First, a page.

How To Fix A Spitting Carburetor
Your carburetor performs a very important job on your bike. It is responsible for providing the right mixture of gas and air to your engine. It does this by first regulating the flow of air through them. As air flows through the main bore, it sucks fuel into the air stream. This mixture then flows through the intake valve and into the engine.
If your carburetor is spitting out fuel, you will need to get that repaired as soon as you can. Even if you think you know what is causing the fuel to spit out, you should always diagnose the issue first. This can save you a lot of time and money down the road. Taking the time to figure out what exactly has gone bad on your bike should always be your go-to move before replacing things.
If you find that the float needle valve is in fact the issue, you will need to replace or repair it. Depending on your specific make and model, there are repair kits available that will allow you to bring your stuck or worn valve back to life and save you a lot of money. You always can replace the entire unit as well. Depending on your specific make and model, there are also aftermarket “upgrades” available that claim longer life and better performance.
If you find that your issue is a result of tuning, you will need to do a little bit of tuning to bring things back to where they should be. You can adjust the carburetor to have the bike run leaner or richer. If you need to adjust other software-controlled timing, you may need to take your bike to a professional to do so.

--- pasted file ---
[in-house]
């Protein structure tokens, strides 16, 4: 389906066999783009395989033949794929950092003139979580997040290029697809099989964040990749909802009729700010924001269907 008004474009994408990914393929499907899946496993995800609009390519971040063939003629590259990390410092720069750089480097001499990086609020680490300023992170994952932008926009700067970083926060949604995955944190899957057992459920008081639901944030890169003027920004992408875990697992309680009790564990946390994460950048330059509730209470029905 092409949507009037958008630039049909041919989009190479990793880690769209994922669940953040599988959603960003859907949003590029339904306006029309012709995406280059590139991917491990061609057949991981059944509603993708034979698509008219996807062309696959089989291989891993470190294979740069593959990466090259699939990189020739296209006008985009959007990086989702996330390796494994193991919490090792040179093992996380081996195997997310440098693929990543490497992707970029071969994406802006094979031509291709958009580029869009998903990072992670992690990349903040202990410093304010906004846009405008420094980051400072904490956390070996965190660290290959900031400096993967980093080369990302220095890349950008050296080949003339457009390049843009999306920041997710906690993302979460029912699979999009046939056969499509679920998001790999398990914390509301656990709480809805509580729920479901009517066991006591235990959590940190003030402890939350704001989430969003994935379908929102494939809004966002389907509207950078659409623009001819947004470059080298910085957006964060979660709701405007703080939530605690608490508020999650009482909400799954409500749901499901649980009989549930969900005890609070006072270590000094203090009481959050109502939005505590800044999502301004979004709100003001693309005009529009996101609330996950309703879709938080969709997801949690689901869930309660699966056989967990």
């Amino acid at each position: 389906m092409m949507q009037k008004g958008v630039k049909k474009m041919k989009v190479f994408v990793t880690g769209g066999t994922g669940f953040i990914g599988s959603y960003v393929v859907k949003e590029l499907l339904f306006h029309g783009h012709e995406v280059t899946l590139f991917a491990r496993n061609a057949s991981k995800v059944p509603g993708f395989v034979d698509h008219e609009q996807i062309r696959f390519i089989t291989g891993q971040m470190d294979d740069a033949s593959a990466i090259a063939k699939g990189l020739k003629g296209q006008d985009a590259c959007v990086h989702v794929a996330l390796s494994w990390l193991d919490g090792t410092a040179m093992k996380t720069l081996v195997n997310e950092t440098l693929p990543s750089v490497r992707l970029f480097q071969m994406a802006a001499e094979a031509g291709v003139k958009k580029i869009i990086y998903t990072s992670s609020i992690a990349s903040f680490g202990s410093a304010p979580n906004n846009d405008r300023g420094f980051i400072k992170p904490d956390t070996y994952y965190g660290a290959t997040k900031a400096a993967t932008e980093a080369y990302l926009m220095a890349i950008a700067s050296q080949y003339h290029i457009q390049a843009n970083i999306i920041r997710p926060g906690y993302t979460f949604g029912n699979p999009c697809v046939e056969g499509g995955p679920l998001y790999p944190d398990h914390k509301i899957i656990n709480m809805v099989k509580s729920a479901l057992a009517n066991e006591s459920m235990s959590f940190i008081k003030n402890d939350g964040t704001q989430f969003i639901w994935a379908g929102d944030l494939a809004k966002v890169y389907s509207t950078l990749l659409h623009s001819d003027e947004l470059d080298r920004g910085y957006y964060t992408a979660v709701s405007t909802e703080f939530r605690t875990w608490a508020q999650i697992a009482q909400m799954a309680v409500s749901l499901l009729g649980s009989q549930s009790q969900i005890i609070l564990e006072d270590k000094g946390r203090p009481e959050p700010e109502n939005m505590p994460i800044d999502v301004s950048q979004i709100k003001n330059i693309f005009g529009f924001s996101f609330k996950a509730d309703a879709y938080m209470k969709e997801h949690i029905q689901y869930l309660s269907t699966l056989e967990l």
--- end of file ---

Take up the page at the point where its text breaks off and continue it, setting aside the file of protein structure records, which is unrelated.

If you do experience this issue, it is a fairly common issue that many people don’t know how to resolve. There are tons of different posts on motorcycle forums for almost every different make and model. Take a look on there for your specific bike and you may be able to gain some insight into what may be causing this and how to fix it yourself.
How To Prevent A Motorcycle From Spitting In The Future
So, how can you prevent your motorcycle from spitting gas out of the carburetor in the future? As mentioned previously, the most common cause of this problem is a bad float needle valve. The best way to prevent this phenomenon from occurring is to make the float needle valve last and function properly for as long as possible.
The number one best thing that you can do for your float needle valve is to watch what fuel you are putting into your bike. Ethanol is the worst enemy to your float needle valve. As such, you will want to pay attention to the ethanol content in your fuel. The higher the ethanol content, the quicker the rubbers will get eaten up. This causes the valve to get destroyed. If you get ethanol-free gas, this would be the best thing for the longevity of the plastics. If you use E85 fuel in your bike, your float needle valve will pay the price almost immediately.
The second major thing that you can do to avoid having your carburetor spit out gas is to avoid letting your bike sit idle for very long periods of time. If you do, the gas will become old and therefore dangerous for the carburetor. If you frequently or even occasionally do this, you might notice symptoms like these. Even if you will not be riding your bike much for the next little while, it’s still a good idea to get out and start it every now and then to cycle fuel throughout the engine. This will help your bike run as it should for as long as possible.